Transport Minister Fikile Mbalula has yet again promised that a decision on the future of e-tolls in Gauteng is imminent.
Delivering his department’s budget vote on Wednesday, he noted that the matter was on Cabinet’s radar, and that a pronouncement would be made once the final decision had been taken.
“I can report that a decision is imminent. We have been working closely with the Minister of Finance to finalise outstanding matters that will enable the final determination by Cabinet on the funding of the Gauteng Freeway Improvement Project, better known as e-tolls.
“We are alive to the adverse impact the delay in making the final decision on e-tolls has on the South African National Roads Agency’s balance sheet, and its ability to raise capital for its catalytic projects.”
Mbalula also noted that the Department of Transport (DoT) will, over the medium term, fund the acquisition of a central roads data repository that will provide “a comprehensive and uniform overview of the state of South Africa’s provincial roads”.
“We are committed to provide the necessary support to ensure that there is adequate capacity to deliver roads that enable citizens to access centres of economic activity and social infrastructure.”
The DoT will, during this financial year, also establish a project management unit that will serve as an engineering and project management knowledge repository to assist provinces and municipalities in rolling out projects funded through conditional grants.
This unit would tap into the collective engineering and project management capacity of all the DoT’s entities, said Mbalula, while it would also be reinforced by collaboration with other State organs.
The maintenance of provincial roads is largely funded through the Provincial Roads Maintenance Grant, with an allocation of R37.4-billion over the medium term.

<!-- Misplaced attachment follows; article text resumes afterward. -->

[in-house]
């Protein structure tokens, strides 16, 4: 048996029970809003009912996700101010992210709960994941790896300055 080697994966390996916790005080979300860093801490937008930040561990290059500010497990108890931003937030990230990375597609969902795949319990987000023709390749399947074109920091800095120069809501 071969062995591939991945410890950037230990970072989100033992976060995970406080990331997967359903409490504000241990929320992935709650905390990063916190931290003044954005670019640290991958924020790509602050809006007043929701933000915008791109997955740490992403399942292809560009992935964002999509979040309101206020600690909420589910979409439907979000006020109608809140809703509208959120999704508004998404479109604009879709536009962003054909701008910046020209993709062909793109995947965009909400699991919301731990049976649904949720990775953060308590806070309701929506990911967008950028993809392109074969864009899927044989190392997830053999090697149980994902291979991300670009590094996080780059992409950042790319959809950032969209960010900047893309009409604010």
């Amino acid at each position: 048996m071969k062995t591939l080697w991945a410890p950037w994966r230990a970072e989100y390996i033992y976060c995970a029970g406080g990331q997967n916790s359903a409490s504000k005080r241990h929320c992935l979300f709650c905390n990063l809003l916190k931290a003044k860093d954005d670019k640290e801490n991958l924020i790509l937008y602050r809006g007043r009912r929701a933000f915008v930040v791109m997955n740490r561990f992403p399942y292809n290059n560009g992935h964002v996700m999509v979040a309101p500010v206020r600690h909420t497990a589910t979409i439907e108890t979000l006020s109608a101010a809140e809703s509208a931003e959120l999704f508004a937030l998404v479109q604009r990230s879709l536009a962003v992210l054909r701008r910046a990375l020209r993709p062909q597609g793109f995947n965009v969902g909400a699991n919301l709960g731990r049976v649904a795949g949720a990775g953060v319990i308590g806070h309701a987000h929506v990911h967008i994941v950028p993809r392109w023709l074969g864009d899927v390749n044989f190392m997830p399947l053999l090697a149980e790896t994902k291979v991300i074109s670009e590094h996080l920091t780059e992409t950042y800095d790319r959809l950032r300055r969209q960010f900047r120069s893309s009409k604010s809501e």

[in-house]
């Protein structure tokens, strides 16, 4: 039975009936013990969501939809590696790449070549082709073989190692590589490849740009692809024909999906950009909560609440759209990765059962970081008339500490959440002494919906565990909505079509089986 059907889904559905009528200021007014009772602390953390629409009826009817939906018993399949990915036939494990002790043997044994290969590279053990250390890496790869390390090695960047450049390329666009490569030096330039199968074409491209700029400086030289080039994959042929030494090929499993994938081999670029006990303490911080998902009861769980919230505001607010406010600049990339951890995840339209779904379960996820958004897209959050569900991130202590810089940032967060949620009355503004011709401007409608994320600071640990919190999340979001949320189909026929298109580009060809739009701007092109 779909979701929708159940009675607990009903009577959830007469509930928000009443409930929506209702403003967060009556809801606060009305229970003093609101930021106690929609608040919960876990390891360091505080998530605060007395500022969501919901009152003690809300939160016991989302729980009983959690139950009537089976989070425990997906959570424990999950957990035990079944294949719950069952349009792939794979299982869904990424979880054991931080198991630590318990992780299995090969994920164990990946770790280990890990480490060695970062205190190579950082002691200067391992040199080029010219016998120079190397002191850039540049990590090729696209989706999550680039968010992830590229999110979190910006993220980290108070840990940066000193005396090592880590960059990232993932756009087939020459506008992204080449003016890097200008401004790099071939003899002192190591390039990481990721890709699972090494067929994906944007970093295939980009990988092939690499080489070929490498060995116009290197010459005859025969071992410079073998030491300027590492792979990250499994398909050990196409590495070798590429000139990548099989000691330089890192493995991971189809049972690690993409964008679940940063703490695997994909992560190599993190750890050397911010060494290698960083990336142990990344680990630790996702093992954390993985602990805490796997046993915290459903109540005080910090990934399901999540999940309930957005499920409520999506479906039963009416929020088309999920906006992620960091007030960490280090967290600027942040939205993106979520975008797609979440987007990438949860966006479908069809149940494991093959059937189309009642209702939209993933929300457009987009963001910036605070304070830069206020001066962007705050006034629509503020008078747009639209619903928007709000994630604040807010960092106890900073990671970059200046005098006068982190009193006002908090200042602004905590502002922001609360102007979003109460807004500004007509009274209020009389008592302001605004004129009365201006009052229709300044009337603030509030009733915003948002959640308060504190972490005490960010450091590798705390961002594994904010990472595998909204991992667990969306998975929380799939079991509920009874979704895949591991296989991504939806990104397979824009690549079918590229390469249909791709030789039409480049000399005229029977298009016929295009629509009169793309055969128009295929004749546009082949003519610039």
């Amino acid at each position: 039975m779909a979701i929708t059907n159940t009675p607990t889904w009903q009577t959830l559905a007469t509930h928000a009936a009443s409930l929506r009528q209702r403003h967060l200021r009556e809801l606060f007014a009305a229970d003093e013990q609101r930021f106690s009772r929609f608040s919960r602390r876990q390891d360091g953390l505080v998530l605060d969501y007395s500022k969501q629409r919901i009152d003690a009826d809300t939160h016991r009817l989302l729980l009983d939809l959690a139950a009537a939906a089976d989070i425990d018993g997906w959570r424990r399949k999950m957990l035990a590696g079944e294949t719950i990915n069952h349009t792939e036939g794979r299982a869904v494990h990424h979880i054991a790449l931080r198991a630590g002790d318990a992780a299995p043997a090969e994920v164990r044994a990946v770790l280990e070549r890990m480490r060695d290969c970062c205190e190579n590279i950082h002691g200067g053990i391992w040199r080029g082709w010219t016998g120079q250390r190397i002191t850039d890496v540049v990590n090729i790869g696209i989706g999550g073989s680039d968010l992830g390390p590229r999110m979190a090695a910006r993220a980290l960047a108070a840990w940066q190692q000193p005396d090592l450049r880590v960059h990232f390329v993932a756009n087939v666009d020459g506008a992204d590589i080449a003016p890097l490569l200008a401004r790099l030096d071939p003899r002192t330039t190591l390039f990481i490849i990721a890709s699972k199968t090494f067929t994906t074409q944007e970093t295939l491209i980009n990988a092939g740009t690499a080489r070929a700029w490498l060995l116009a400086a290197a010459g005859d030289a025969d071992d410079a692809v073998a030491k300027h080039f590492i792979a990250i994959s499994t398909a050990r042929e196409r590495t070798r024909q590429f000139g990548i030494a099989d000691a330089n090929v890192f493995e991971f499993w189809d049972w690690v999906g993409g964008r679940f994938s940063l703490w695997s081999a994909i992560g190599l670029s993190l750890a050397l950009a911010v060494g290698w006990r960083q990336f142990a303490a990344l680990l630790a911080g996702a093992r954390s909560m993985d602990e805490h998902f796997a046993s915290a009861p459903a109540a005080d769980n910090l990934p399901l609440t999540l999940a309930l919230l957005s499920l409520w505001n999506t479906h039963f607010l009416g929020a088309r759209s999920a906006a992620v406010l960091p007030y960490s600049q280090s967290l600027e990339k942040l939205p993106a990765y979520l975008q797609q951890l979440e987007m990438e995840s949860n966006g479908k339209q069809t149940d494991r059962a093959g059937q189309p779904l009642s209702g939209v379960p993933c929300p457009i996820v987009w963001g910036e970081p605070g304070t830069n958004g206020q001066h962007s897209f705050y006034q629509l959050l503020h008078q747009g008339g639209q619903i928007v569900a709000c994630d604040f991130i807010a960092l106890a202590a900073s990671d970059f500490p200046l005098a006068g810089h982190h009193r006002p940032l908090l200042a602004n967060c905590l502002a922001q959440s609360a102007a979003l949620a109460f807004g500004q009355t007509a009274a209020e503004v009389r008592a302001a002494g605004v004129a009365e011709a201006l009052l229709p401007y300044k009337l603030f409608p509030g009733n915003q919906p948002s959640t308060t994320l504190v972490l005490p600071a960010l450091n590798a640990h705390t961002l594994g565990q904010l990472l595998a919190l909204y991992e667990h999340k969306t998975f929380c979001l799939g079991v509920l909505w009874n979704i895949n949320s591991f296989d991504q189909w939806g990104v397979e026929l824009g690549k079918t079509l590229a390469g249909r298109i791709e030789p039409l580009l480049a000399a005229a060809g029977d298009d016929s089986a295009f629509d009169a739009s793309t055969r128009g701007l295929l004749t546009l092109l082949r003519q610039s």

“The maintenance of provincial and municipal roads remains one of our biggest challenges,” noted Mbalula.
“Schedule 5 of the Constitution provides that provincial roads are an area of exclusive provincial legislative competence, while municipal roads are exclusive municipal functions.
“Despite these provisions, the national sphere of government has a responsibility to ensure that these roads are managed within a framework of national norms and standards to maximise their role in enabling economic activity and access to social amenities.”
Ban on Scrap Metal
Mbalula noted that South Africa’s public transport infrastructure was in “a major state of disrepair” because of theft and vandalism that had crippled the DoT’s rail recovery interventions.
“It is for that reason we call this kind of criminality economic sabotage, which must attract the harshest penalty permissible by law.
“We have equally called for the ban of scrap metal exports which provide a perverse incentive for this criminality. We remain ready to work with the Minister of Trade, Industry and Competition to ensure that such a ban becomes a reality.”